Amazon, Azure, Google will eat all the IT. Google, let us be your cake fork, pleads Nutanix

3 IT giants - just 1 on-prem/hybrid stack partner opening...

Analysis An IT trio of giants will soon dominate the market - and there appears to be one on-premises/hybrid stack partner opening, Nutanix told us.

A conversation with Sudheesh Nair, Nutanix's president, revealed the firm's mindset: it envisages three great beasts in the IT jungle – Amazon, Azure and Google – each with their public cloud platforms and easy-to-provision, scale and pay data centre services.

These are moving to providing operational functions as an abstraction layer on top of operational components, such as databases and servers, and, underneath them, raw compute and various tiers of storage.

Enterprises have increasingly looked at the public cloud with fondness, and hybrid on-premises and public cloud IT is the new normal.

On-premises IT isn't going away, but its boundaries are blurring as hybrid IT suppliers try to make the cloud on-premises-like in some ways, and the on-premises world cloud-like, offering cloud-style provisioning, payment, scaling and relative simplicity.

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Nair said he sees the three dominant public cloud suppliers as a triopoly. Amazon has its de-facto on-premises partner in the shape of VMware, with virtual machines, components and data hurtling between on-premises kit and Amazonian data centres in the cloud. He sees Azure replicating this on-premises presence with its Azure Stack. And Google?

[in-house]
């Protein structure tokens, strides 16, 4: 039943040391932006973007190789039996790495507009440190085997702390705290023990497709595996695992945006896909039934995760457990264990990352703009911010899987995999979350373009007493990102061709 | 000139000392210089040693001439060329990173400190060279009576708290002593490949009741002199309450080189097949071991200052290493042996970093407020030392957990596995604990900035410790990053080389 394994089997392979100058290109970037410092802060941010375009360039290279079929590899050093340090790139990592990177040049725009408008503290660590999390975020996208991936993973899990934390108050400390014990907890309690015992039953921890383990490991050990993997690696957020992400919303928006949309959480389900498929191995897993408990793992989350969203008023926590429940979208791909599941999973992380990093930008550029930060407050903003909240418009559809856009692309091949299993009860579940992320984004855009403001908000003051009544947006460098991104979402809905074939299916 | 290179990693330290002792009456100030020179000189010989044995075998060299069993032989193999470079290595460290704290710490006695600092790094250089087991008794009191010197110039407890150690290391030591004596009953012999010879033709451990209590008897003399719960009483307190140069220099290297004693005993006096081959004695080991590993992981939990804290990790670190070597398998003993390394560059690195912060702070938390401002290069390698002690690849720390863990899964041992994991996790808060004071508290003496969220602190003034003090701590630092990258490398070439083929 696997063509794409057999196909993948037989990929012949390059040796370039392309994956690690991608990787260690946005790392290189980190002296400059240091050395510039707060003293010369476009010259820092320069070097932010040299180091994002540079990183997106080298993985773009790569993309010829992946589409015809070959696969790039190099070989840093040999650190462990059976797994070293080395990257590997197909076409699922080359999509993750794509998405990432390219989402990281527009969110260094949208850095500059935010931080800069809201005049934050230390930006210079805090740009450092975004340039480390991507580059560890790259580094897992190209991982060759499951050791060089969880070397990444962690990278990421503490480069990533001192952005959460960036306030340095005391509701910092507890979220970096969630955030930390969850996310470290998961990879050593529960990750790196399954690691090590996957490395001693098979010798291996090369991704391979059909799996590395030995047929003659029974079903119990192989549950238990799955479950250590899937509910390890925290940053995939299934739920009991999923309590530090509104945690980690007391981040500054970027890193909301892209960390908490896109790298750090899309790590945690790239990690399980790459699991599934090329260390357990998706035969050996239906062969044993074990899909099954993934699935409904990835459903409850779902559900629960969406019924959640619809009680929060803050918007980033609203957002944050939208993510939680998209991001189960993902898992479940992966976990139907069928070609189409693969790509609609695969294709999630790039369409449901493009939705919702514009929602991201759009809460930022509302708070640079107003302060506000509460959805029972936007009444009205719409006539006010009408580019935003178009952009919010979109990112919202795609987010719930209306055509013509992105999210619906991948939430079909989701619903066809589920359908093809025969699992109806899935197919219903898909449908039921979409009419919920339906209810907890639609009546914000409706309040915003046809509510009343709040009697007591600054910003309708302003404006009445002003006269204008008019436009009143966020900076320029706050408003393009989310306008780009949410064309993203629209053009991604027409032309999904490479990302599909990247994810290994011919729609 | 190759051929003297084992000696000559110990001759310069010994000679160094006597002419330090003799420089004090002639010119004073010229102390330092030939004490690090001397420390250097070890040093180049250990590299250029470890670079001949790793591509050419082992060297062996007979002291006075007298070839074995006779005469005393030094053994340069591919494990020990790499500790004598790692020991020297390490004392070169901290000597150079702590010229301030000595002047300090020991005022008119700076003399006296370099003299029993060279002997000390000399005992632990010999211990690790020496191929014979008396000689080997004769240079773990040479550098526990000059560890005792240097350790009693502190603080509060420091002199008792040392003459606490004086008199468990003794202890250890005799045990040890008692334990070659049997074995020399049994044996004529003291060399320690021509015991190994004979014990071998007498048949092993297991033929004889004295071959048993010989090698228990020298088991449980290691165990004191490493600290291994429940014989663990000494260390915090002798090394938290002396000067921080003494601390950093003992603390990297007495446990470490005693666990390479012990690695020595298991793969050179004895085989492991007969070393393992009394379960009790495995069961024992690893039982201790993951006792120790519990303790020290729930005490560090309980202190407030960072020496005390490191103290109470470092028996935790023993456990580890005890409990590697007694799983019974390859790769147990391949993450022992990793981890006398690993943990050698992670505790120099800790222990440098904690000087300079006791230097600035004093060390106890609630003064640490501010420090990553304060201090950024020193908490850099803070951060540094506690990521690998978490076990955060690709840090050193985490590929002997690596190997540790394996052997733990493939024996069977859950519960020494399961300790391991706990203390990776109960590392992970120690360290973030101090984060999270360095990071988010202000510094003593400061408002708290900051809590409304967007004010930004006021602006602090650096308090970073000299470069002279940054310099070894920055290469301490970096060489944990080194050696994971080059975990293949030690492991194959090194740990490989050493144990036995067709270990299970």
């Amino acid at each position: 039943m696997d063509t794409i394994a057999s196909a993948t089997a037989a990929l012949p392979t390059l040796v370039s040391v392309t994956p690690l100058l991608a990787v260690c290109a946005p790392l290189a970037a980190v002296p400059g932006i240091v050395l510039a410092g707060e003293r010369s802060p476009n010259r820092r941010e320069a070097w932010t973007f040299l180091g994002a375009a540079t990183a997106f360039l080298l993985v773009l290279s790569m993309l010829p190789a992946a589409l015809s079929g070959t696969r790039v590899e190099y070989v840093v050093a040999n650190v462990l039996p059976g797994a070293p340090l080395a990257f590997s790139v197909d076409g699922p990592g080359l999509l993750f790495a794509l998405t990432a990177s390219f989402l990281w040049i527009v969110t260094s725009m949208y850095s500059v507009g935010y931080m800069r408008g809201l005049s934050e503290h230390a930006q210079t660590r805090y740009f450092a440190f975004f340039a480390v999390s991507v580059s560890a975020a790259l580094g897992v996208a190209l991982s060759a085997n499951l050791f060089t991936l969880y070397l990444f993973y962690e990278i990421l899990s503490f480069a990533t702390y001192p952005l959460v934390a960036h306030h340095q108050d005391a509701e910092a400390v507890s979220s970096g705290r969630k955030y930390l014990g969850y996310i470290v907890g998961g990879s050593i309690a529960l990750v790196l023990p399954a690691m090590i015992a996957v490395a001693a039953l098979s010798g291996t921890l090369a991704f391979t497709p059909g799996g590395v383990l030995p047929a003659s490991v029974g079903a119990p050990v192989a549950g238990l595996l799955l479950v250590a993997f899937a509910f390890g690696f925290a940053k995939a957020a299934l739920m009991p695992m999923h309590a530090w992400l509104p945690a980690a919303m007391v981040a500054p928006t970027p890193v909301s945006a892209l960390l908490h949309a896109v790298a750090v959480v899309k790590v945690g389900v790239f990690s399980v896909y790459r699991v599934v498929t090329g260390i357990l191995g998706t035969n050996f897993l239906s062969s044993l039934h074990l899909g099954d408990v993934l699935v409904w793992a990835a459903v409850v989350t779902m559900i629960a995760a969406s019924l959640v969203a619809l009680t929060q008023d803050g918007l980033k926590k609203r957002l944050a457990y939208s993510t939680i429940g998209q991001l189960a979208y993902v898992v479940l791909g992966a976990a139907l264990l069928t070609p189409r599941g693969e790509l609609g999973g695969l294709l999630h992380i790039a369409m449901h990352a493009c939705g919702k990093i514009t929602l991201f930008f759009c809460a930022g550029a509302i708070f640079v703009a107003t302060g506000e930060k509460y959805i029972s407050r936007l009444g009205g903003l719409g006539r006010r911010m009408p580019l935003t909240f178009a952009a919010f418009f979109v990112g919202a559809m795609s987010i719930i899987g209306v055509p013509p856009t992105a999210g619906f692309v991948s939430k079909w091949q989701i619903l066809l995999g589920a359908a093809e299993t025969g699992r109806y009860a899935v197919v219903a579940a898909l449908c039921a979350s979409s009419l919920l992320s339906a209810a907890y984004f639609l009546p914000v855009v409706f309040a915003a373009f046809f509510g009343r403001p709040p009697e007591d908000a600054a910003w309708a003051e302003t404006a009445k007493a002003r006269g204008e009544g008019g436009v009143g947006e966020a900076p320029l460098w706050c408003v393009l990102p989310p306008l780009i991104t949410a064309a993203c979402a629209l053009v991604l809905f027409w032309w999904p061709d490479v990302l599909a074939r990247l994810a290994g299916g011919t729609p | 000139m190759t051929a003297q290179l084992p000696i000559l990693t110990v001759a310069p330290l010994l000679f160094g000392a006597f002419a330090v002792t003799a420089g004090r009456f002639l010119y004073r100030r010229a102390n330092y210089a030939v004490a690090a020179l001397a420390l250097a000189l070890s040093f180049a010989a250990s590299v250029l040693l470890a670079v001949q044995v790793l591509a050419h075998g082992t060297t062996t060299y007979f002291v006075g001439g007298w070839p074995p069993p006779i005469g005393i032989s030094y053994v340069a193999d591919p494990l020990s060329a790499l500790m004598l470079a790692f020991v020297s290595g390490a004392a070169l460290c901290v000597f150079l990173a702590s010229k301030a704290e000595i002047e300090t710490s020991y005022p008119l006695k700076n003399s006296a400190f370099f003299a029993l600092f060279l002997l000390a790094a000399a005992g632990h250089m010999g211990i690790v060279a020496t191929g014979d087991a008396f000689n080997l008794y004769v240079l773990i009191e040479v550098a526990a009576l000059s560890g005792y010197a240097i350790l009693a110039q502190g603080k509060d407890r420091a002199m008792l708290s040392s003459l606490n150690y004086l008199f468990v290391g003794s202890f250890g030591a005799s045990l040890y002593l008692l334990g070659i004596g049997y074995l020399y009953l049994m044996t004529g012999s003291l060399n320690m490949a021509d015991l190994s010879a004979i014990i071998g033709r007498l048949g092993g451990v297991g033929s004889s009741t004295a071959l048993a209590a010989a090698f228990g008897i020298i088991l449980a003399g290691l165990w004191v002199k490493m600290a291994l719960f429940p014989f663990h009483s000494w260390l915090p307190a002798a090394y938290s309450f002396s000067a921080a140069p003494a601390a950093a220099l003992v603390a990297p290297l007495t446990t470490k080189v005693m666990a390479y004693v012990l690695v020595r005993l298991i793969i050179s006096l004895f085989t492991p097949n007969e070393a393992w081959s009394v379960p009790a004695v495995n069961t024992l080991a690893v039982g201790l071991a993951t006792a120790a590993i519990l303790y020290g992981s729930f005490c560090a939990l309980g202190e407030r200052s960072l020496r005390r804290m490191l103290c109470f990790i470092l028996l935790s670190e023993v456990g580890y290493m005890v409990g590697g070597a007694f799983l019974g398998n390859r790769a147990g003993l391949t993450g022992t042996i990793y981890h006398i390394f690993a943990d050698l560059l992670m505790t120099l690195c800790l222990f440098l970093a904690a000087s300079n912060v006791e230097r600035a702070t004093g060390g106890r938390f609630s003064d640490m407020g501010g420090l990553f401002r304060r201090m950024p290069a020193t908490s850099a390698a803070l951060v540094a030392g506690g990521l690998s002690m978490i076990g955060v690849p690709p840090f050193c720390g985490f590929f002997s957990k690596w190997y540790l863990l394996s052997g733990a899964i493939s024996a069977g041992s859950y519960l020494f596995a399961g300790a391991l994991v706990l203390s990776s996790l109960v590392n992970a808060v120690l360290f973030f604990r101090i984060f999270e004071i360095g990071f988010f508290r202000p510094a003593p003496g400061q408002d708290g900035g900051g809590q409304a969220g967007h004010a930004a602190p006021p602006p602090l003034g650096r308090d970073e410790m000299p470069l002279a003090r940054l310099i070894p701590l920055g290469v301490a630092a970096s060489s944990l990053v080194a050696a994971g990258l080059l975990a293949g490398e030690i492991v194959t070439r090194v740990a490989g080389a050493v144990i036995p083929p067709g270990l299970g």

Well, Google will need an on-premises partner to provide the balancing on-premises IT presence to the cloud and hybrid IT infrastructure stack components and abstraction control planes for customers.

That partner role is up for grabs and Nutanix sees itself as a potential candidate for Google's best on-premises and hybrid IT chum.

Triopoly

Dell, owning VMware, is set fair for customers relying on Amazon. Microsoft, with Azure Stack will find virtually all suppliers orbiting this on-premises bridgehead sun with support and integration by their product planets and moons.

For Google, Dell, because of VMware, is ruled out. Microsoft hypervisor-using suppliers are ruled out as partners too. Step forward Nutanix, with its KVM-based hypervisor and, bingo, a potential partnership made in heaven.

It can provide the hypervisor match, the data centre control plane abstraction software stacks (HCI, Acropolis, Prism) and Kubernetes use that mirror Google's needs and usage.

Who else, Nair implicitly asks, is in a stronger position?

We can see HPE and IBM as the only other mainstream candidates; Cisco having no enterprise data centre and HDS looking to the Internet of Things with Vantara. Pure Storage is too storage-focussed, and thus game has moved a million miles further on from raw HW/SW componentry. Ditto NetApp.

As we understand it, Nutanix sees itself playing in a huge game with a realistic shot at becoming Google's hybrid cloud partner. Not bad for a sub-billion dollar a year business that hasn't made a profit yet.

It has a better fix on the True North, as it would say, of where enterprise IT is going than any other supplier outside the emerging cloud triopoly, and it will get there faster than its competitors.

This tadpole doesn't want to grow into a frog; it wants to become a whale; Orcus Nutanix, and has no doubt it can make this jump. We're all watching, Nutanix. ®

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